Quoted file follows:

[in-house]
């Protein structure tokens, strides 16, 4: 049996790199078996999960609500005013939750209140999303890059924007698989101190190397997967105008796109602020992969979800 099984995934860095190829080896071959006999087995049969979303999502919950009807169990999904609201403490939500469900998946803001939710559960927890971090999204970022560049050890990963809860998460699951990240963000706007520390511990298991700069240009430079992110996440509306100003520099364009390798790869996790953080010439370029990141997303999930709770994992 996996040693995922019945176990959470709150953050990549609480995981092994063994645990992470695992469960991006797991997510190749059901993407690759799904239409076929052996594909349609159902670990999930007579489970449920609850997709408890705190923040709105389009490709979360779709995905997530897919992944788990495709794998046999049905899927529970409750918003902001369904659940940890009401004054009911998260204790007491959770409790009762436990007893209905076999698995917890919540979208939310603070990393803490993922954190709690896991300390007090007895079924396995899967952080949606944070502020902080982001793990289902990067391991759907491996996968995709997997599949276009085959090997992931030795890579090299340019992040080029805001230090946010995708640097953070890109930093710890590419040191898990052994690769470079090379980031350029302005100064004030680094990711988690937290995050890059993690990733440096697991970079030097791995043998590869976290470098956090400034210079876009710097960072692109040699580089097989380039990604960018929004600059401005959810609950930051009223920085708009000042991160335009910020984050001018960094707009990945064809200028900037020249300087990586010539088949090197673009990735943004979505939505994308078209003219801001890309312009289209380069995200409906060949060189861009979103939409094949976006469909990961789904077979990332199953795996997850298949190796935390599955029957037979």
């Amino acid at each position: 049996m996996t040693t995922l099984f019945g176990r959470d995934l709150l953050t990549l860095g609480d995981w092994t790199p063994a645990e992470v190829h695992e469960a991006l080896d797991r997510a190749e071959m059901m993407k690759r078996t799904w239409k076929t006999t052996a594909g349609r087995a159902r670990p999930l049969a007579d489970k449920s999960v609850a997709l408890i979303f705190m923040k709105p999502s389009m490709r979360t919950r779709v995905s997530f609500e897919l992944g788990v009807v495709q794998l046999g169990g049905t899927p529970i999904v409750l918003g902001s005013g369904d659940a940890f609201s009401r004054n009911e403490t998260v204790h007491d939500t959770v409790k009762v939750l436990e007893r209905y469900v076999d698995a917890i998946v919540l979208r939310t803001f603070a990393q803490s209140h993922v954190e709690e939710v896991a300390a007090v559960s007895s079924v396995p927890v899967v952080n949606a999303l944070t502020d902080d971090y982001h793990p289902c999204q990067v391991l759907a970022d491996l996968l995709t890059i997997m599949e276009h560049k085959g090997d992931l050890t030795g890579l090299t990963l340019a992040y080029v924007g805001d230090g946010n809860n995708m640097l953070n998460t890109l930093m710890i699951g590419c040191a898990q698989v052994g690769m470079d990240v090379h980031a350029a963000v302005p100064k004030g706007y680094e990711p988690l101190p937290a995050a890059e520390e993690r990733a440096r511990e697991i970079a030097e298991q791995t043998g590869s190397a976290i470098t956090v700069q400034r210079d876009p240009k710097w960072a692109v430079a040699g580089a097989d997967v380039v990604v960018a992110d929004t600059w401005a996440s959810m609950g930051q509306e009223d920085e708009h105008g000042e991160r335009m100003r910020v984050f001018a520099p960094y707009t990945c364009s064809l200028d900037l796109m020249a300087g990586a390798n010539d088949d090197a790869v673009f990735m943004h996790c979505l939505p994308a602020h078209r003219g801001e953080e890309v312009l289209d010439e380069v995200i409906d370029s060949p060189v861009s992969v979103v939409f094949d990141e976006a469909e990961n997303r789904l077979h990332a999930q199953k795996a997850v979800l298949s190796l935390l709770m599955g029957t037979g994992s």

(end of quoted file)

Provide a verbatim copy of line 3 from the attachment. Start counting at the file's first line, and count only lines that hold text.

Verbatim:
């Amino acid at each position: 049996m996996t040693t995922l099984f019945g176990r959470d995934l709150l953050t990549l860095g609480d995981w092994t790199p063994a645990e992470v190829h695992e469960a991006l080896d797991r997510a190749e071959m059901m993407k690759r078996t799904w239409k076929t006999t052996a594909g349609r087995a159902r670990p999930l049969a007579d489970k449920s999960v609850a997709l408890i979303f705190m923040k709105p999502s389009m490709r979360t919950r779709v995905s997530f609500e897919l992944g788990v009807v495709q794998l046999g169990g049905t899927p529970i999904v409750l918003g902001s005013g369904d659940a940890f609201s009401r004054n009911e403490t998260v204790h007491d939500t959770v409790k009762v939750l436990e007893r209905y469900v076999d698995a917890i998946v919540l979208r939310t803001f603070a990393q803490s209140h993922v954190e709690e939710v896991a300390a007090v559960s007895s079924v396995p927890v899967v952080n949606a999303l944070t502020d902080d971090y982001h793990p289902c999204q990067v391991l759907a970022d491996l996968l995709t890059i997997m599949e276009h560049k085959g090997d992931l050890t030795g890579l090299t990963l340019a992040y080029v924007g805001d230090g946010n809860n995708m640097l953070n998460t890109l930093m710890i699951g590419c040191a898990q698989v052994g690769m470079d990240v090379h980031a350029a963000v302005p100064k004030g706007y680094e990711p988690l101190p937290a995050a890059e520390e993690r990733a440096r511990e697991i970079a030097e298991q791995t043998g590869s190397a976290i470098t956090v700069q400034r210079d876009p240009k710097w960072a692109v430079a040699g580089a097989d997967v380039v990604v960018a992110d929004t600059w401005a996440s959810m609950g930051q509306e009223d920085e708009h105008g000042e991160r335009m100003r910020v984050f001018a520099p960094y707009t990945c364009s064809l200028d900037l796109m020249a300087g990586a390798n010539d088949d090197a790869v673009f990735m943004h996790c979505l939505p994308a602020h078209r003219g801001e953080e890309v312009l289209d010439e380069v995200i409906d370029s060949p060189v861009s992969v979103v939409f094949d990141e976006a469909e990961n997303r789904l077979h990332a999930q199953k795996a997850v979800l298949s190796l935390l709770m599955g029957t037979g994992s």